The last episode saw them halt the search for their daughter.  That’s improbable enough to begin with – Steven Moffat’s mishandling of that storyline has reached stupefying levels, leaving us wondering if we’re even the same species as Amy and Rory, let alone understanding their actions.  And this week, one episode later, they rush to the aid of a child.  You know, like that thing they lost.

You’d think this might spark some parallels with their own situation.  It might even rescue some of the doldrumy scenes in the doll’s house, the same way Neil Gaiman used Amy and Rory’s personal demons to turn running down corridors into sheer character development.  But no.  Amy and Rory don’t notice any parallels, they don’t ponder any significance.  Rory even sits through Alex’s impassioned speech about never sending his beloved son away without blinking.  Mr Having A Family Is His Dream?  It’s particularly hard to believe that Rory could watch a father’s love for his child and not respond, because Arthur Darvill is on fire this week, every mannerism lights up the screen and he really makes the most of his dialogue, so why doesn’t Rory react here?  How, in an episode that seems entirely relevant coming after the loss of Melody, did no one think to make the connection?  It should have been the entire point of the episode!*****

After that there’s a nothing scene of the gang sitting on a wall, which could and should have made room for some epiloguey cool-down, and then Amy has the nerve to say she can’t think where or when to go next.  If that doesn’t sound totally insane coming from someone whose baby is a hostage somewhere, then you’re one of the lucky people who gets where Steven Moffat is coming from, and should probably seek counselling.

Despite it all, Night Terrors isn’t that bad.  At this point we’re quite partial to anything that doesn’t have River Song in it, and it’s not Mark Gatiss’s fault that the wretched arc makes this episode look thoughtless and dim.  The plot’s a reheated Fear Her via The Lodger, but we’ve seen worse.  It’s at least funny in places, and although it may not have been a good idea to make it funny, what with it being intended as scary, funny’s good.  We like funny.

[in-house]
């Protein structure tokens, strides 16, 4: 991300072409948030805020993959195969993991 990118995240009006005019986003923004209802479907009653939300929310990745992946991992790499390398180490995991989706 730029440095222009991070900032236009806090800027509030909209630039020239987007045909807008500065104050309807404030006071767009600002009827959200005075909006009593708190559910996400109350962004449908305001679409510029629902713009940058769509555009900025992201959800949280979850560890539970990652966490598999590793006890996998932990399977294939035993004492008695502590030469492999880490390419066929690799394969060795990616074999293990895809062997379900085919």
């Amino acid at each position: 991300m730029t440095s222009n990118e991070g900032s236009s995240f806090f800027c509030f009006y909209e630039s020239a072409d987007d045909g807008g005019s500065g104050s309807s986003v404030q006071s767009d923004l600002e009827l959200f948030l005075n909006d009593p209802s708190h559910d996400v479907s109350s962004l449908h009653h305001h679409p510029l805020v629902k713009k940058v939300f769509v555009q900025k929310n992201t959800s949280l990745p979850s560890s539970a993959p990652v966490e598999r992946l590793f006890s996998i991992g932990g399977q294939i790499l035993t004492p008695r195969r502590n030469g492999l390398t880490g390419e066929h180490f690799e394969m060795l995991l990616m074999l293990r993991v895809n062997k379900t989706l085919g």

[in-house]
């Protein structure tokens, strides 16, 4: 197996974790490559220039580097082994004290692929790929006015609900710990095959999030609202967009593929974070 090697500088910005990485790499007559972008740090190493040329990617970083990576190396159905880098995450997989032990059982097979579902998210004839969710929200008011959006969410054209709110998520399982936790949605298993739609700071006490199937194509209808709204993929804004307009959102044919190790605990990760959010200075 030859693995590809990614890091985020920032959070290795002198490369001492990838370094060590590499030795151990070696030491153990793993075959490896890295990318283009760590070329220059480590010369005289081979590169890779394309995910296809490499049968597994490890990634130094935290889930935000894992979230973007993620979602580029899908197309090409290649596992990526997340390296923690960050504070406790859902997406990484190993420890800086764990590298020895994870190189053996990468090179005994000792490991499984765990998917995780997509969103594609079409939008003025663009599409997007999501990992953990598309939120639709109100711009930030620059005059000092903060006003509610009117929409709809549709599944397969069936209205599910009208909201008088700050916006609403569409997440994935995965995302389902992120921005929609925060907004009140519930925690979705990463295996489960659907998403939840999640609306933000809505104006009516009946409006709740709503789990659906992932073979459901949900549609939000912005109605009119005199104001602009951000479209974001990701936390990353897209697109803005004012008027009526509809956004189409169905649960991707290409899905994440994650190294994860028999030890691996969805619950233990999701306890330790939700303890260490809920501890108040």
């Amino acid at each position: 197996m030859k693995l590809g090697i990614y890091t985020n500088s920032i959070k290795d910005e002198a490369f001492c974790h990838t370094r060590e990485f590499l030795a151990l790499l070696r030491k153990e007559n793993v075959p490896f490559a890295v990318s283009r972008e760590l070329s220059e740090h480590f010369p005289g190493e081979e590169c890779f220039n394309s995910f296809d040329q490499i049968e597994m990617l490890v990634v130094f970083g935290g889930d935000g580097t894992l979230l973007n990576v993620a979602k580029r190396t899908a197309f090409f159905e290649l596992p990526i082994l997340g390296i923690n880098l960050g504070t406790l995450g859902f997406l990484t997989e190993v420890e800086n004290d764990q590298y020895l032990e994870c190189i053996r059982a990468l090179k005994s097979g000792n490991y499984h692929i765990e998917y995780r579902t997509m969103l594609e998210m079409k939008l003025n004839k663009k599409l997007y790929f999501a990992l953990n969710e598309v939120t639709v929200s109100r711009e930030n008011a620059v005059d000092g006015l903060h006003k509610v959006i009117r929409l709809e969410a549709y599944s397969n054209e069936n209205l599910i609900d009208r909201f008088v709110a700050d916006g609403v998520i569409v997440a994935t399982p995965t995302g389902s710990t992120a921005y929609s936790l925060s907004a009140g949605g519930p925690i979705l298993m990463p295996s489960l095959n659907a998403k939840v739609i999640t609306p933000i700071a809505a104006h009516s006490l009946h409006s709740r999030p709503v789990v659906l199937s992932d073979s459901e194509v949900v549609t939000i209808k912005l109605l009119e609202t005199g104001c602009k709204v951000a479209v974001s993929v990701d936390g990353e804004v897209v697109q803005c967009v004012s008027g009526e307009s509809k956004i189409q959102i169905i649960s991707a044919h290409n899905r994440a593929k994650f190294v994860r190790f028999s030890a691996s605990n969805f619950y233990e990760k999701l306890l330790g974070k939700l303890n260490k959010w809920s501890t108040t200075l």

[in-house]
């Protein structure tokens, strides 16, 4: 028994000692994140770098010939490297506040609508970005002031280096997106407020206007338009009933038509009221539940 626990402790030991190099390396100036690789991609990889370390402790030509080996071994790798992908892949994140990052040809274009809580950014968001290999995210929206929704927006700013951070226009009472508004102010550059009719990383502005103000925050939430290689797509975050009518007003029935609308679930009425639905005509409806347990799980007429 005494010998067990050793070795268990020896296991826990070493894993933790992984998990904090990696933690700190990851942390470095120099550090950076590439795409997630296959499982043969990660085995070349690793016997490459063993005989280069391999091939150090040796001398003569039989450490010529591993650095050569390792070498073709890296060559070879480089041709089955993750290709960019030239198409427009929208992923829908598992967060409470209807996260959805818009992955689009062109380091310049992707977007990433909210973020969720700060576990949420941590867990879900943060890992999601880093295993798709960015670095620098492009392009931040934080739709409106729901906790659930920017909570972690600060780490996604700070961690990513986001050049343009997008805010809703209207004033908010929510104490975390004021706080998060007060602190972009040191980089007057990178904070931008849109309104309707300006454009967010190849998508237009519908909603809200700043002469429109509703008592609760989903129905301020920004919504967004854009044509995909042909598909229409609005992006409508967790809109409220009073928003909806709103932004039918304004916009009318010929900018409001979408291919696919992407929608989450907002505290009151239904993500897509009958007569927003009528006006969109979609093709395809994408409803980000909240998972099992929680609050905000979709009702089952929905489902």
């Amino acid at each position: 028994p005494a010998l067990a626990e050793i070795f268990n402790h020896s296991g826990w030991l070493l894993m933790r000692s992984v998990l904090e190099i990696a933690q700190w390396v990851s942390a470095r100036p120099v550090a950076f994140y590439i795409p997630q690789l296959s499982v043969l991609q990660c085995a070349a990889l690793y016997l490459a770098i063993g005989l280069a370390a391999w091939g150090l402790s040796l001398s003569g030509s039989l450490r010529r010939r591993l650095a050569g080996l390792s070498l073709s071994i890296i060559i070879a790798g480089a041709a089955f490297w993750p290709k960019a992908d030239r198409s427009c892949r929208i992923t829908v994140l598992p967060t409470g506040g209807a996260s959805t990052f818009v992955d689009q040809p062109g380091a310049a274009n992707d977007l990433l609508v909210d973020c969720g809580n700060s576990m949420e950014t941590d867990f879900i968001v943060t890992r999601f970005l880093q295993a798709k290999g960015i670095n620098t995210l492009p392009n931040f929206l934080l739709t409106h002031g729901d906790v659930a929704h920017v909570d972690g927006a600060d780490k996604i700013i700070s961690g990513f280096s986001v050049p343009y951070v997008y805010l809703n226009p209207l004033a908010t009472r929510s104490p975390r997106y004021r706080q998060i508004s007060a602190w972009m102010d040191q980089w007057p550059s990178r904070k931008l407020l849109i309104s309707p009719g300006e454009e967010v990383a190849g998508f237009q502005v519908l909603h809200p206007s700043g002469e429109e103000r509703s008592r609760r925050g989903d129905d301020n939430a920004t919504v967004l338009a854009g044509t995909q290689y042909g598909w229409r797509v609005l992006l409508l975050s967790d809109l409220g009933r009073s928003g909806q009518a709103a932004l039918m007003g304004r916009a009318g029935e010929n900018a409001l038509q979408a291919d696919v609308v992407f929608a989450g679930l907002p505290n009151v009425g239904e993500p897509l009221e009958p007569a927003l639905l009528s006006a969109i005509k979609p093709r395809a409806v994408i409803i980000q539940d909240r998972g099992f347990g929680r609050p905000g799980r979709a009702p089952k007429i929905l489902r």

Stay tuned for the final moments when, in a masterstroke of trick photography, we are sneakily reminded of the Doctor’s impending fate, via the brilliantly sly technique of shoving it in screen-hogging close up for no reason whatsoever.

* Although as it turns out, the entire point of George’s ‘monsters’ is that they are from outside.  So how is his bedroom the scariest etc. etc.?

** Apparently the Doctor hasn’t made a house call in a while.  Hmm.  Doesn’t he visit people and solve their problems every single week?

*** The ‘listen to me’ line is glorious at the end of The Pandorica Opens, as we get to see a completely new side of the Doctor, but in this trite scene it doesn’t work at all and even detracts from that wonderful Series 5 moment.

**** This is surely a deus ex machina: there’s no way the audience can figure it out, it’s not based on anything set up earlier, and there’s no reason for the Doctor to take thirty-five minutes to come up with it.  It’s a familiar Doctor Who cheat, but a cheat nonetheless.

***** Apparently Night Terrors was swapped with another episode, meaning this was not meant to follow Let’s Kill Hitler.  To this we say: we don’t care.  It follows Let’s Kill Hitler now, so what difference does that make to the 99.9% of viewers who don’t know they moved it?  Besides, they could have edited it, reshot it or just not moved it.  Putting a thematically similar episode all about rescuing a kid (but not their kid) right after Let’s Kill Hitler without any mention of these events is contemptuous to those tuning in every week.  In a series that demands you pay careful attention to everything, this is even more awkwardly obvious.

Bedroom picture from
Cuckoo picture from The Guardian.